Concern about the impact of government policies and regulations in response to COVID-19 is the No. 1 risk identified by directors and business executives across many industries. This insight is from our most recent top risk survey. Another survey we conducted last year, focused on technology risks, shows a deepening concern over cybersecurity and privacy issues, as well as regulatory compliance among executives. We have also gathered insights on priorities that finance leaders are focusing on this year and beyond as they look to stabilise their businesses and build resilience.
Amid the range of issues created by the pandemic, there's a plethora of opportunity. The prevalence of SPACs, for instance, has created multiple advantages for private equity firms, though regulators are keeping a close watch. M&A activity is expected to increase, as sellers look to avoid the prospect of higher capital gains taxes. Also, environmental, social and governance investing is opening new doors for organisations to build trust with customers and attract talent. We have published a number of insights on these critical areas of opportunities and risks. Here are some highlights, with links to content providing deeper details.
Protiviti and NC State University’s ERM Initiative have issued an annual report focused on the top risks currently on the minds of global boards of directors and executives. The 2021 Top Risks Survey Report covers a broad range of risk drivers, including the continuing global challenges posed by the ongoing COVID-19 pandemic, political divisiveness and polarisation, and social and economic unrest. Respondents provided their perspectives on the potential impact in 2021, and also in 2030, of 36 specific risks across three dimensions:
- Macroeconomic risks likely to affect their organisation’s growth opportunities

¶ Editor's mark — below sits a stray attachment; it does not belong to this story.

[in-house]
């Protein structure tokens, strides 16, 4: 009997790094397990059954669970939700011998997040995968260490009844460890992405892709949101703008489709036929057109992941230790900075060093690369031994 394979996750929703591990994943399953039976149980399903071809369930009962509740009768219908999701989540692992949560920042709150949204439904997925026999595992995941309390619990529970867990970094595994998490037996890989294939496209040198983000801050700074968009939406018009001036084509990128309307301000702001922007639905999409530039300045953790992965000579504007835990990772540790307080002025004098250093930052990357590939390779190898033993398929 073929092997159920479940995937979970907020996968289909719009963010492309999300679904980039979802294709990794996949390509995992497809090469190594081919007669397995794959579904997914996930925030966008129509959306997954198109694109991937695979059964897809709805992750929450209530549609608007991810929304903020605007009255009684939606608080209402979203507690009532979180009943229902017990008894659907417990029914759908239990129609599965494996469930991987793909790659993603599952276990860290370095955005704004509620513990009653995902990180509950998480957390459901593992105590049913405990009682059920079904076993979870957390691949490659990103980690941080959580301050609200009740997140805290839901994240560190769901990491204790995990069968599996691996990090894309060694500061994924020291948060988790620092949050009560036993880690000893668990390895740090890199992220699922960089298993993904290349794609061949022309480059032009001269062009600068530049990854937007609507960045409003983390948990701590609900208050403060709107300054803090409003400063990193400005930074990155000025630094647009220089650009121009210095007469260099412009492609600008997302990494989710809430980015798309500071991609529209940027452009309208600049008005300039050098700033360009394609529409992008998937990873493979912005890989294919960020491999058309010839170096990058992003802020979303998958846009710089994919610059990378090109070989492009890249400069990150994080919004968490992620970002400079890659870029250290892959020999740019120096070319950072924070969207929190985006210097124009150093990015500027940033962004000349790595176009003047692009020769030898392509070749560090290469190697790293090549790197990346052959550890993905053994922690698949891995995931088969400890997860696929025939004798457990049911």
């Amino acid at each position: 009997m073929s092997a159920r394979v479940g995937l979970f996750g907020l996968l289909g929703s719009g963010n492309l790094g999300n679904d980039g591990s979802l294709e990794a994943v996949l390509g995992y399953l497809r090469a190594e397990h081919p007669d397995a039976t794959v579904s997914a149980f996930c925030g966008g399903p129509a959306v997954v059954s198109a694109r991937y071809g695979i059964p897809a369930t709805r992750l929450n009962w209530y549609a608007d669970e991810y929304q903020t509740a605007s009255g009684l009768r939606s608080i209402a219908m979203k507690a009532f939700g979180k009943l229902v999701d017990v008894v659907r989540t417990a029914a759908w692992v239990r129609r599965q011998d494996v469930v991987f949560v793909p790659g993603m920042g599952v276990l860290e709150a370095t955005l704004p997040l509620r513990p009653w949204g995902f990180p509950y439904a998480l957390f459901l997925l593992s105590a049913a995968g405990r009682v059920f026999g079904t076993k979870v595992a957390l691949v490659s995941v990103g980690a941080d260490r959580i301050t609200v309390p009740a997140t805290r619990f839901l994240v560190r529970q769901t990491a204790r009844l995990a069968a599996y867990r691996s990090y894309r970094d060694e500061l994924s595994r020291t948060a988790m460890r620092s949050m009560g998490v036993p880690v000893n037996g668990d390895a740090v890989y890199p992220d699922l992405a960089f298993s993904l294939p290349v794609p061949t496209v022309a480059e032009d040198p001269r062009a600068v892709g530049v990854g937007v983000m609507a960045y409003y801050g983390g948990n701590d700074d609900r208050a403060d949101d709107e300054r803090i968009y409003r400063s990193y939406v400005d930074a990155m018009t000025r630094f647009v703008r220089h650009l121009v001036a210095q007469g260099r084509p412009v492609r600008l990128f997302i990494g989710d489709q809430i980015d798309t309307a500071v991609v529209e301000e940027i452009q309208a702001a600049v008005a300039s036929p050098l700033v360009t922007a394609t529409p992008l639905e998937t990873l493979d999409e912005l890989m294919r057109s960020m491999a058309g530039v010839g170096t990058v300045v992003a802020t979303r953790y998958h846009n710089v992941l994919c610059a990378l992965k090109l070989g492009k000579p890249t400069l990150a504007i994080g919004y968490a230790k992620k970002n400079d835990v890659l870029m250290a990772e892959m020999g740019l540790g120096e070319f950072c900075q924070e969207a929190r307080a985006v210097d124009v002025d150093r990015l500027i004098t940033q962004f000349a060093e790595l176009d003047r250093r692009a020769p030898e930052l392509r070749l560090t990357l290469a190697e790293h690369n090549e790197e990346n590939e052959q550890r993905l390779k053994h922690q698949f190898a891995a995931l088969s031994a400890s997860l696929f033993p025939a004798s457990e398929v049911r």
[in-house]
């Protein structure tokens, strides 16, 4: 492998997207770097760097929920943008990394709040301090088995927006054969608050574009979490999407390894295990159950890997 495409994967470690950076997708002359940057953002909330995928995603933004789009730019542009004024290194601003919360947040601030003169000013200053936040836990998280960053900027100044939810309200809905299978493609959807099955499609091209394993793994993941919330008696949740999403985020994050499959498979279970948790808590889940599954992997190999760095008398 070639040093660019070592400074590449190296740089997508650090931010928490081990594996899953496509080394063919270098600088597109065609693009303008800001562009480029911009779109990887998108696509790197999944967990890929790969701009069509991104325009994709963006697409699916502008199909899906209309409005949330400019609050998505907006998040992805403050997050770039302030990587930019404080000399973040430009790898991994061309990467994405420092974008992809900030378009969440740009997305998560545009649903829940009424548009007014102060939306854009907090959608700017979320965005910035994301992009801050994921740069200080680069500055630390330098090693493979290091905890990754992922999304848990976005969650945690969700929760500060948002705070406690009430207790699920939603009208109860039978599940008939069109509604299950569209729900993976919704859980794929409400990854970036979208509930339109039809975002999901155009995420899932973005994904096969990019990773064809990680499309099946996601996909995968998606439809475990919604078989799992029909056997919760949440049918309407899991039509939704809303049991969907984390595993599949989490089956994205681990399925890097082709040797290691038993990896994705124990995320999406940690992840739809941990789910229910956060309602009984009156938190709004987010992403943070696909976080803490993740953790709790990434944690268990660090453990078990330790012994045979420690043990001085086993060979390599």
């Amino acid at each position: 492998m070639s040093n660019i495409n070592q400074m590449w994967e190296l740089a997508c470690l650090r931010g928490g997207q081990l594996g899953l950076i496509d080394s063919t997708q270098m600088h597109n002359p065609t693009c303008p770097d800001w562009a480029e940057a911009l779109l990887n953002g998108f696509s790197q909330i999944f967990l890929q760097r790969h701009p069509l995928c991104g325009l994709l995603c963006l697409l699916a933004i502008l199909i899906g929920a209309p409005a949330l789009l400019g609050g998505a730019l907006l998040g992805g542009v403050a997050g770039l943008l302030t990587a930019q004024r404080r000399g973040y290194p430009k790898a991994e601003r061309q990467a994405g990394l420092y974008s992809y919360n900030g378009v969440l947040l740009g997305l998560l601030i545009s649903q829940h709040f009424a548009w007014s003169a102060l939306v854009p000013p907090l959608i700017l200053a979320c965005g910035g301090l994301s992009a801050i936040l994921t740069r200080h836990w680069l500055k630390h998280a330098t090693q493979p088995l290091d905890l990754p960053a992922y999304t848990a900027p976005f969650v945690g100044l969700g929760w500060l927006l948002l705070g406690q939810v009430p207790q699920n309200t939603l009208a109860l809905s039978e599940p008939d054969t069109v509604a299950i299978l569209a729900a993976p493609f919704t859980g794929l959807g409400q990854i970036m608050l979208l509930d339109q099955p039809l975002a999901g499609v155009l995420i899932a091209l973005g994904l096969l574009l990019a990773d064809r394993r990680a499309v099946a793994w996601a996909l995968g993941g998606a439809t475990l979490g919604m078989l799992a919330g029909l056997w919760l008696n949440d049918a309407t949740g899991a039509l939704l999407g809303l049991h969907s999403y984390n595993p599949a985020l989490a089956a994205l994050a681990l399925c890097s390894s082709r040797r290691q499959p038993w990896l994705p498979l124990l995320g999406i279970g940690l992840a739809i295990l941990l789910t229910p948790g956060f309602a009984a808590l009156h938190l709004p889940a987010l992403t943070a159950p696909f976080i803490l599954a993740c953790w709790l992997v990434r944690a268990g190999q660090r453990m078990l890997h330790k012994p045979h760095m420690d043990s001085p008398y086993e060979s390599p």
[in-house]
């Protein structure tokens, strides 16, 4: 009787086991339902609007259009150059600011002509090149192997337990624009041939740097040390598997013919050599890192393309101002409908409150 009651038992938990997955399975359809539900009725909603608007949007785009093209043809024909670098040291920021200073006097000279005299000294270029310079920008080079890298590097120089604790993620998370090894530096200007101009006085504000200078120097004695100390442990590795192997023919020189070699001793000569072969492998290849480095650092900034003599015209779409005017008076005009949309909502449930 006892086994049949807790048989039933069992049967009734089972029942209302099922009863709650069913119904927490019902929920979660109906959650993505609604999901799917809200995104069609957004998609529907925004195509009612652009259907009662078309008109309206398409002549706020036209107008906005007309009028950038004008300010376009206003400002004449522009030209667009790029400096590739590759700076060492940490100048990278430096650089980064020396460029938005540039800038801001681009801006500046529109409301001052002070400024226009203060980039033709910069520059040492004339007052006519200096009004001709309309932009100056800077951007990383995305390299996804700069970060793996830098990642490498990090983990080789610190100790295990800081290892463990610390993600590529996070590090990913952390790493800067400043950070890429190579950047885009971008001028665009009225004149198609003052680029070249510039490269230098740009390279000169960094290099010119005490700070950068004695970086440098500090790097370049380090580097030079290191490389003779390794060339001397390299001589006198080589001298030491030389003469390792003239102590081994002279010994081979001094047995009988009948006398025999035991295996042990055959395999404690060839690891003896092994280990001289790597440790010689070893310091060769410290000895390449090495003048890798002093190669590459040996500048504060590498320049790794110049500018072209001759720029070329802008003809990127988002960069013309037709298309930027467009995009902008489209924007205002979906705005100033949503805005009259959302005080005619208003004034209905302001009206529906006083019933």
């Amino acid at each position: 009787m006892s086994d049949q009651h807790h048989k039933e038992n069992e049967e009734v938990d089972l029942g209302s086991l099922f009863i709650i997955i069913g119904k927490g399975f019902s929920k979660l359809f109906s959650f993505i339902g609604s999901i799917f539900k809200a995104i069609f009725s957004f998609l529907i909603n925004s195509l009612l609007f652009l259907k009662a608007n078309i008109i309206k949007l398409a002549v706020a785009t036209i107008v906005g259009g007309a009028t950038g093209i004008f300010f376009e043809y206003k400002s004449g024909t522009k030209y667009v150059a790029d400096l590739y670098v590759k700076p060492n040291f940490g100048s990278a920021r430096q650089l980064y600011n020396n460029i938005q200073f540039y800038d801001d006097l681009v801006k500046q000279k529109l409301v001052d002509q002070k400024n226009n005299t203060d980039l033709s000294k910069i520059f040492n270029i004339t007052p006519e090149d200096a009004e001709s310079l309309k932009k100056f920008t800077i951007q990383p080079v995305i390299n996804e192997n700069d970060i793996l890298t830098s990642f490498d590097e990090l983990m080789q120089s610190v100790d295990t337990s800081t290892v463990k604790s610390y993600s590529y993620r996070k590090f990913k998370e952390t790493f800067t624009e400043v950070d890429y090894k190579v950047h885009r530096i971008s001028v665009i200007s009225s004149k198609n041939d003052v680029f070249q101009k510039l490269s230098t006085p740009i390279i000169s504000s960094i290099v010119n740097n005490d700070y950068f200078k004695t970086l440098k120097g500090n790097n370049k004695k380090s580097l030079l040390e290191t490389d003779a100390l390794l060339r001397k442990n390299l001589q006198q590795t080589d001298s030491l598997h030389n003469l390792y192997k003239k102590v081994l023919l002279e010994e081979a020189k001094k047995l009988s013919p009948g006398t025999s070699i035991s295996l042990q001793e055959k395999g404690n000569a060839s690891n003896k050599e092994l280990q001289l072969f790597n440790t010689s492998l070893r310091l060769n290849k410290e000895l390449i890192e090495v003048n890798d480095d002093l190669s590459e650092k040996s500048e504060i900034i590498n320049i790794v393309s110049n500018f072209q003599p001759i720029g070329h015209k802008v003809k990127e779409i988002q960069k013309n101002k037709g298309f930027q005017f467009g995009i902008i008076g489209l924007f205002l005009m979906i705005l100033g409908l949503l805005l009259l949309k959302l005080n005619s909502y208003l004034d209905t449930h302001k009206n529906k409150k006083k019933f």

- Strategic risks the organisation faces that may affect the validity of its strategy for pursuing growth opportunities
- Operational risks that might affect key operations of the organisation in executing its strategy
For 2021, risks related to government policies and regulations on COVID-19 are at the top of respondents’ concerns, followed by economic conditions triggered by the pandemic and its impact on customer demand, as well as concern about digital technology adoption’s effect on reskilling and/or upskilling existing employees.
Read the survey’s revealing insights here.
Private equity firms have had a lot to do with making special-purpose acquisition companies (SPACs) the hottest investment vehicles on Wall Street. Over the past year, the prevalence of SPACs has expanded dramatically as organisations capitalise on a more streamlined path to public ownership.
Last year, a record number of PE-backed SPACs were launched as more PE firms recognised the multiple advantages these vehicles hold over traditional acquisition and investment holding structures. But like most things that heat up on Wall Street, great caution is required. Regulators are watching closely, and going forward, it’s important that SPAC sponsors take key steps and observe regulatory requirements to protect shareholders.